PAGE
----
. From Fig. 5(a), we can see that the correct feature matching rate with the original SIFT is below 20%. One reason is that the photos shown in Figs. 3(a), 3(b) were taken at different wavelengths and times. Another reason is that the size and position of the image is also changed and distorted – even the color of the image is changed due to the different spectral features of the images. Following the method in Sec. 2.1, we retrofit the SIFT algorithm by combining the local contour information. The optimized SIFT descriptor not only considers the information from the pixel values of the images, but also extracts the topological information on geography, such as coasts, rivers, and so forth. So the retrofitted SIFT algorithm greatly improves the correct feature matching rate from below 20% to nearly 100%, as shown in Fig. 5(b).

Based on the similarity measure proposed in Sec. 2.2, the similarity value of every pixel corresponding to a point in the reference image can be easily obtained, which is generally used to represent the matching of geographic points. The highest similarity measure value between two points in the reference and template images indicates the same geographic position of the two points.

If a $40\times 40$ window in the template image around point $ps$ in Fig. 3(d) is randomly chosen, the similarity values describing the correlation between point $pr$ in Fig. 3(c) and the points in the window form a $40\times 40$ similarity matrix. In the beginning, the usual methods, such as zero-mean normal cross correlation (ZNCC) [25] and mutual information (MI) [26], are applied to find $pr$’s matched point. The results are disappointing as shown in Fig. 6 . If we go back to Fig. 3, it is found that these two methods cannot help $pr$ find its real matched point $ps$. As illustrated in Figs. 6(a), 6(c), the positions marked by green crosses are produced by the previous two methods. They all deviate from their real corresponding geographic positions marked by white crosses. Furthermore, the related distributions of their similarity measure function produced by ZNCC and MI, as shown in Figs. 6(b), 6(d), are so flat that the theoretically-obtained position deviates from the real geographic position.

We now build two trajectories from Lissajous curves with the following parameters: ${A}_{x}={A}_{y}=120\text{\hspace{0.17em}}\text{\hspace{0.17em}};\text{\hspace{0.17em}}\text{\hspace{0.17em}}{\omega}_{x}=111\text{\hspace{0.17em}}\text{\hspace{0.17em}};\text{\hspace{0.17em}}\text{\hspace{0.17em}}{\omega}_{y}=121$ and ${A}_{x}={A}_{y}=135\text{\hspace{0.17em}}\text{\hspace{0.17em}};\text{\hspace{0.17em}}\text{\hspace{0.17em}}{\omega}_{x}=111\text{\hspace{0.17em}}\text{\hspace{0.17em}};\text{\hspace{0.17em}}\text{\hspace{0.17em}}{\omega}_{y}=131$. From Fig. 7(a) , it is seen that the newly-developed similarity measure function helps point $pr$ in the reference image to precisely match the same geographic position of point $ps$ in the template one. Different from the previous cases, the peak in Fig. 7(b) shows the highest similarity measure value, which is exactly the geographic position $ps$, marked by the green cross shown in Fig. 7(a). This makes it easier to match the same geographic positions in the different remote sensing images.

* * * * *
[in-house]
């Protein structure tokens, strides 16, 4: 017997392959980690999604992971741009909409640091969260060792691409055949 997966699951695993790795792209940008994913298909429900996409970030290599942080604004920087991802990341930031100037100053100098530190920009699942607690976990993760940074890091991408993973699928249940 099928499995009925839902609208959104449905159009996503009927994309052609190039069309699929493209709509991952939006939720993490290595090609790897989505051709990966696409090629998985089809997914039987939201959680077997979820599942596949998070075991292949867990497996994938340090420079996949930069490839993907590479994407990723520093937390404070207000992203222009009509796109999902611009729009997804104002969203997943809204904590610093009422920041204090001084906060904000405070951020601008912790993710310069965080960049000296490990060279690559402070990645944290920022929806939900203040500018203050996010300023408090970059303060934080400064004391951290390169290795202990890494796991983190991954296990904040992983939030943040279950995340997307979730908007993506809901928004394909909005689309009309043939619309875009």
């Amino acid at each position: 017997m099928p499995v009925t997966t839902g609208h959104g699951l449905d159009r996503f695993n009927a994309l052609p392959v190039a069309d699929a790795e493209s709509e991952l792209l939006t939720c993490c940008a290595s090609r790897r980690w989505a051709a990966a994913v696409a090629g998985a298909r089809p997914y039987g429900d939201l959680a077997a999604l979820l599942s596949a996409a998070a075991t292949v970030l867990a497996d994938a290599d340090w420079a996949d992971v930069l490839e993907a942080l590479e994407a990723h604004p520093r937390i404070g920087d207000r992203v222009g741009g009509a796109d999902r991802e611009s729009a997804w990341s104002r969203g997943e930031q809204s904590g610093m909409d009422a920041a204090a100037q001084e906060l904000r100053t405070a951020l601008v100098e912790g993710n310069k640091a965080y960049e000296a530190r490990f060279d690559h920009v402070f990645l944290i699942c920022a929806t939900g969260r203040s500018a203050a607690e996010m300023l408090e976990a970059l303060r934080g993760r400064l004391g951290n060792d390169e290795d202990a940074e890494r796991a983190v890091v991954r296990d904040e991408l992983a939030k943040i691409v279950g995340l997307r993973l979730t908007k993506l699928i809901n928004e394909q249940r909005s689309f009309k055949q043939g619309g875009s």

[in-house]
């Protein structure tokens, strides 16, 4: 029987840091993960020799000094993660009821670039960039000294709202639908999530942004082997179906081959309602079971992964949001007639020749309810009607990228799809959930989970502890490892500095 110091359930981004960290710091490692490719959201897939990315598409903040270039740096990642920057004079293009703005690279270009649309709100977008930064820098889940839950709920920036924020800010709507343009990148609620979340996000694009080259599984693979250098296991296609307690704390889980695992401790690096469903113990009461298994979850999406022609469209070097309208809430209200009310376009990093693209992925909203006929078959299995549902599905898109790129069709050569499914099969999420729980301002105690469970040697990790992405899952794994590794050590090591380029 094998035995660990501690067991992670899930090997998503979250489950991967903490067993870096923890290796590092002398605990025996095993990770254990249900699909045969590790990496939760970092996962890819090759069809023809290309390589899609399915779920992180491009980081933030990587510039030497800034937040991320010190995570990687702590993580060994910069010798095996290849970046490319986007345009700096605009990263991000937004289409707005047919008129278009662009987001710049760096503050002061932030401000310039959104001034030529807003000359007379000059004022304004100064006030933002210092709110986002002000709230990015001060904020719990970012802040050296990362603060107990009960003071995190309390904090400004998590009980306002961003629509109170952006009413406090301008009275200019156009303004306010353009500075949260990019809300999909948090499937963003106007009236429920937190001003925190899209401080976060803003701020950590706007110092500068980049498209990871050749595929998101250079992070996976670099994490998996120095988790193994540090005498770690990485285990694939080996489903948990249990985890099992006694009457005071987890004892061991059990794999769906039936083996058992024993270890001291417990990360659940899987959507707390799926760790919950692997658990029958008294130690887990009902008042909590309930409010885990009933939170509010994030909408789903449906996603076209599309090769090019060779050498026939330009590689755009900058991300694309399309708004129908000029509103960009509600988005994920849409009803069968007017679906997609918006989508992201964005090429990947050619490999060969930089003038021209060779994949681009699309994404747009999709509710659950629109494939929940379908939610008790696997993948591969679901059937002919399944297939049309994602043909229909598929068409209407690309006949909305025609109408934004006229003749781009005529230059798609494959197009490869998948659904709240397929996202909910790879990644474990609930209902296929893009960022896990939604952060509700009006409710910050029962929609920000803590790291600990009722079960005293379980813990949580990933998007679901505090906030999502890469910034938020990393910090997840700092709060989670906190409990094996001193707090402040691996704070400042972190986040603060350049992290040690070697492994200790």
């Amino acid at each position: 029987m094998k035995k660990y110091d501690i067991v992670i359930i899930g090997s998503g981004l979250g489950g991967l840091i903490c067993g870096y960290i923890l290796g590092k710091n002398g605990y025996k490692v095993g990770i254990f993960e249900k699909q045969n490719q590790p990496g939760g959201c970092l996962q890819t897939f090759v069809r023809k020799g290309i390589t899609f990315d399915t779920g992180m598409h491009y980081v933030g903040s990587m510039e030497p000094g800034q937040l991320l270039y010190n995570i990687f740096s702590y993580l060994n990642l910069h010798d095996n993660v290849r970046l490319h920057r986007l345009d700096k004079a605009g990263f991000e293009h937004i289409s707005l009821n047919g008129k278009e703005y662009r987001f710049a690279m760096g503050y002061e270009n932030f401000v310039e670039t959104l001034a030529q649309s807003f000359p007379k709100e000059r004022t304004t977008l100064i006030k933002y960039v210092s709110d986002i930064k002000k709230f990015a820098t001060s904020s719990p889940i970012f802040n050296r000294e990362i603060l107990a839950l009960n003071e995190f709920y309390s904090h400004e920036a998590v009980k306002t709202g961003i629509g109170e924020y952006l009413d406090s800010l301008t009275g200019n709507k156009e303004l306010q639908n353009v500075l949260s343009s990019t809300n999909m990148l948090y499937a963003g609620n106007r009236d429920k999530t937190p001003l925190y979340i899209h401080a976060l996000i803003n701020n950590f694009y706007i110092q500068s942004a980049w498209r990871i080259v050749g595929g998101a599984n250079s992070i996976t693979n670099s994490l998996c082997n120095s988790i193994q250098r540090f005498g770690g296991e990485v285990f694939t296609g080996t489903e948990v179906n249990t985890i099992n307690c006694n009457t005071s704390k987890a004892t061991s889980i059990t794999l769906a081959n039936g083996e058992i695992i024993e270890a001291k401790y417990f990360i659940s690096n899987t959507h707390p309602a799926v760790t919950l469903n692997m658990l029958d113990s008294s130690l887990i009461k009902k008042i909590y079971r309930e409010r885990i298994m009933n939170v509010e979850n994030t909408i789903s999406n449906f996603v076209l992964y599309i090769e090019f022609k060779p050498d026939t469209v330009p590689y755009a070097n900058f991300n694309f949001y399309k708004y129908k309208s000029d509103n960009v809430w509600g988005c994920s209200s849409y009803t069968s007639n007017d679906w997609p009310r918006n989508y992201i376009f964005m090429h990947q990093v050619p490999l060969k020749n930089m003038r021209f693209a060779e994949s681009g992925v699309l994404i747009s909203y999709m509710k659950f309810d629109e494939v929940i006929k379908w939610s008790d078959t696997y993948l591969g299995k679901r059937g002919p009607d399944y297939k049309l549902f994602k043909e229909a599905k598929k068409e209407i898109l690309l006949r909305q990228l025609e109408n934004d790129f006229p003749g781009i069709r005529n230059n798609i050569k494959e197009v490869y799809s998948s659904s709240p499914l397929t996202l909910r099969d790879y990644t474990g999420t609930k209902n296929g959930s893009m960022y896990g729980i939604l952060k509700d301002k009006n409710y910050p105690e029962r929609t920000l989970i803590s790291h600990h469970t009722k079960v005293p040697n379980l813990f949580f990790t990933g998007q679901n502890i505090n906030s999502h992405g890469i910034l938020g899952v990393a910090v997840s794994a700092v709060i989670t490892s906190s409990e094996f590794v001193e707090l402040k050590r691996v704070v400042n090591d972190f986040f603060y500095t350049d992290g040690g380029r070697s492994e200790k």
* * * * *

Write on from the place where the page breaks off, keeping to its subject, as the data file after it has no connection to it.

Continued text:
For the three sets of images shown in Figs. 3 and 4, after combining all the methods developed above, these two remote sensing images taken by different sensors at different wavelengths can be precisely registered, as shown in Fig. 8 . Here, we use an image mosaic to show the registration results intuitively. The mosaic of the reference image and the template image is created in the following way. Firstly, the reference image is divided into equal-sized rectangular sections. Then, every other section is filled with the corresponding part of the warped template image according transformation estimated. The correctness of the registration results can be verified visually by checking the continuity of the common edges and regions in the mosaic images.

In order to evaluate the accuracy and performance of the method proposed in this paper, we also compare it against three widely available image registration tools, and the mutual information of the reference and aligned template image is taken as the metric. In this experiment, the first and second sets of images are used. The three kinds of tools are TurboReg [27], image registration tool (IRT) [28] and ImReg [29]. The 2D projection transformation model that we have used is defined by Eq. (8) in homogeneous coordinates:

## 4. Conclusion

In this paper, we proposed an image registration approach, which is based on the retrofitted SIFT algorithm and a new similarity measure based on trajectories generated from Lissajous figures. By optimizing the SIFT algorithm, the accuracy of the feature matching in some difficult cases of remote sensing image registration is improved from below 20% to nearly 100%. With the help of the similarity measure proposed in this paper, the accuracy of the image registration algorithm is improved considerably. This makes it possible to carry out quantitative analyses and measurements of the change of the same geographic position at different times. The experiment shows that the method can register the remote sensing images with a satisfactory performance.

## Acknowledgments

This work was supported by the National Science Foundation of China under Grant 20804039 and the Zhejiang Provincial Natural Science Foundation of China under Grant Y4080300. The authors would like to thank Intermap Technologies Inc./USGS for the test data.